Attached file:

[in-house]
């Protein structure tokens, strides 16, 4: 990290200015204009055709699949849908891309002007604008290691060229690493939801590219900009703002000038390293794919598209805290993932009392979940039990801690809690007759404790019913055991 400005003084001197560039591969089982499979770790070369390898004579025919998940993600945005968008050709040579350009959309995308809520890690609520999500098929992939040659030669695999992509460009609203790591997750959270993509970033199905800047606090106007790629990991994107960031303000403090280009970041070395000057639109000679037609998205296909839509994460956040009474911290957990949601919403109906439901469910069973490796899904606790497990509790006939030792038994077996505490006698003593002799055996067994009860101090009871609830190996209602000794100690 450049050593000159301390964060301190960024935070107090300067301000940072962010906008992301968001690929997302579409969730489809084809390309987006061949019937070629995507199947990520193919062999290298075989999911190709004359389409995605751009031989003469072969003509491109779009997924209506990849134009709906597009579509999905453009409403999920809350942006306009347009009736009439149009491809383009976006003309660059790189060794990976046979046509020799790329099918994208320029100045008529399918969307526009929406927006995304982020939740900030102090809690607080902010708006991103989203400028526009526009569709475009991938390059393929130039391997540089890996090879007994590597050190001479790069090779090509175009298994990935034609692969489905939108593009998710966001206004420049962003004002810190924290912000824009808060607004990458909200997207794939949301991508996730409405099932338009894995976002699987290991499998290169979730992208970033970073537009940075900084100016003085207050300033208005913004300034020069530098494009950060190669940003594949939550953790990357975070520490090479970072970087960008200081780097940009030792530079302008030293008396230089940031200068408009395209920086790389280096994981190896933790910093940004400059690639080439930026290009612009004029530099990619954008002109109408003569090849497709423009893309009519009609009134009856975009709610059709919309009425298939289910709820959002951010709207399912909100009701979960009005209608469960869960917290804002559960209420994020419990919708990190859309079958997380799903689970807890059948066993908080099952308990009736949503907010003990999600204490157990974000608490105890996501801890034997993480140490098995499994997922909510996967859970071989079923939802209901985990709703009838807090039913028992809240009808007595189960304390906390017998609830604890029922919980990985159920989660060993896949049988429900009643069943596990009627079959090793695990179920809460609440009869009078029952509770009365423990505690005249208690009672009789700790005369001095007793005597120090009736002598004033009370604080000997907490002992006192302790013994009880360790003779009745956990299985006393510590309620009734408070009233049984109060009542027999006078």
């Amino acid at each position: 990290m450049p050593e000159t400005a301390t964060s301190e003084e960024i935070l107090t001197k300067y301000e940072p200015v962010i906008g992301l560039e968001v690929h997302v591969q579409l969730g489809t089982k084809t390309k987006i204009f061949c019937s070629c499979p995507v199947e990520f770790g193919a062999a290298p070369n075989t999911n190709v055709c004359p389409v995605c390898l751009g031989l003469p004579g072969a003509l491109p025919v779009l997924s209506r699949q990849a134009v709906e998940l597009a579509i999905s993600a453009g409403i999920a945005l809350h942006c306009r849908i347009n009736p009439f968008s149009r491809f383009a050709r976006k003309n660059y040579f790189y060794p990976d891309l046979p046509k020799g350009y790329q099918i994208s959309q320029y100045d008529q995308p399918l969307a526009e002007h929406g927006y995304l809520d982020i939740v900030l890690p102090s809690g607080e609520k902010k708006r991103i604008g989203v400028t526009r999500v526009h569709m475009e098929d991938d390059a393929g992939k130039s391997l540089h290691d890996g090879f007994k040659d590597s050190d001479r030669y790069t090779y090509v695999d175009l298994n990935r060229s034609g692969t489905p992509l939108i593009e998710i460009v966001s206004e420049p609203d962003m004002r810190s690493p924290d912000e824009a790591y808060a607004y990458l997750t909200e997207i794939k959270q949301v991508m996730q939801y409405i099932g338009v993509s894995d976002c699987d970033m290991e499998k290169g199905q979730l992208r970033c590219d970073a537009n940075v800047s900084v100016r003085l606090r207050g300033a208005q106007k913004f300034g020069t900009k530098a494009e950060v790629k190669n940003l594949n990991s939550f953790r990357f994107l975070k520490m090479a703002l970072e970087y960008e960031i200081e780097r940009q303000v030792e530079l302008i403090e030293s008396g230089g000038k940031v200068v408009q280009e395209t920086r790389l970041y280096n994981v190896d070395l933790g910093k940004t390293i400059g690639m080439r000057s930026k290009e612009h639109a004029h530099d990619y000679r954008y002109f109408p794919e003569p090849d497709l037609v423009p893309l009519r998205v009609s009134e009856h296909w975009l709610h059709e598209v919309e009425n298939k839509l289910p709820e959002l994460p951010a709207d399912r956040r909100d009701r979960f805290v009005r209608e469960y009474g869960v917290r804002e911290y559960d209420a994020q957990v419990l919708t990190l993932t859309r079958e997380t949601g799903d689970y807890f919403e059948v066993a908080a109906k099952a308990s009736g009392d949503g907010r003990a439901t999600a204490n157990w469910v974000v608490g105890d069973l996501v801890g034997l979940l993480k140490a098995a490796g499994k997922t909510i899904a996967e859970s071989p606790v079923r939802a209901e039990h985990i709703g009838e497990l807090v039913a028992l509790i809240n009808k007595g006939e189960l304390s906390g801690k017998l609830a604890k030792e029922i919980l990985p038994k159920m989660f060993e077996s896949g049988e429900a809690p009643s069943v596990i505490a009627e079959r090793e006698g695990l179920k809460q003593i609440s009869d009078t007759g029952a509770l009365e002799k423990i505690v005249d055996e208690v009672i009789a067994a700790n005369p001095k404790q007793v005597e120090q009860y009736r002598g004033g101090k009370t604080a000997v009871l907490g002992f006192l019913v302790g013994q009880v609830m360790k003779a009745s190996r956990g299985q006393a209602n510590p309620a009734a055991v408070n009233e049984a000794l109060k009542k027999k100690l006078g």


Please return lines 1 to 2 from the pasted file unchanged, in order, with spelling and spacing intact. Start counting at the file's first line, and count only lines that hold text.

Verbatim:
[in-house]
């Protein structure tokens, strides 16, 4: 990290200015204009055709699949849908891309002007604008290691060229690493939801590219900009703002000038390293794919598209805290993932009392979940039990801690809690007759404790019913055991 400005003084001197560039591969089982499979770790070369390898004579025919998940993600945005968008050709040579350009959309995308809520890690609520999500098929992939040659030669695999992509460009609203790591997750959270993509970033199905800047606090106007790629990991994107960031303000403090280009970041070395000057639109000679037609998205296909839509994460956040009474911290957990949601919403109906439901469910069973490796899904606790497990509790006939030792038994077996505490006698003593002799055996067994009860101090009871609830190996209602000794100690 450049050593000159301390964060301190960024935070107090300067301000940072962010906008992301968001690929997302579409969730489809084809390309987006061949019937070629995507199947990520193919062999290298075989999911190709004359389409995605751009031989003469072969003509491109779009997924209506990849134009709906597009579509999905453009409403999920809350942006306009347009009736009439149009491809383009976006003309660059790189060794990976046979046509020799790329099918994208320029100045008529399918969307526009929406927006995304982020939740900030102090809690607080902010708006991103989203400028526009526009569709475009991938390059393929130039391997540089890996090879007994590597050190001479790069090779090509175009298994990935034609692969489905939108593009998710966001206004420049962003004002810190924290912000824009808060607004990458909200997207794939949301991508996730409405099932338009894995976002699987290991499998290169979730992208970033970073537009940075900084100016003085207050300033208005913004300034020069530098494009950060190669940003594949939550953790990357975070520490090479970072970087960008200081780097940009030792530079302008030293008396230089940031200068408009395209920086790389280096994981190896933790910093940004400059690639080439930026290009612009004029530099990619954008002109109408003569090849497709423009893309009519009609009134009856975009709610059709919309009425298939289910709820959002951010709207399912909100009701979960009005209608469960869960917290804002559960209420994020419990919708990190859309079958997380799903689970807890059948066993908080099952308990009736949503907010003990999600204490157990974000608490105890996501801890034997993480140490098995499994997922909510996967859970071989079923939802209901985990709703009838807090039913028992809240009808007595189960304390906390017998609830604890029922919980990985159920989660060993896949049988429900009643069943596990009627079959090793695990179920809460609440009869009078029952509770009365423990505690005249208690009672009789700790005369001095007793005597120090009736002598004033009370604080000997907490002992006192302790013994009880360790003779009745956990299985006393510590309620009734408070009233049984109060009542027999006078």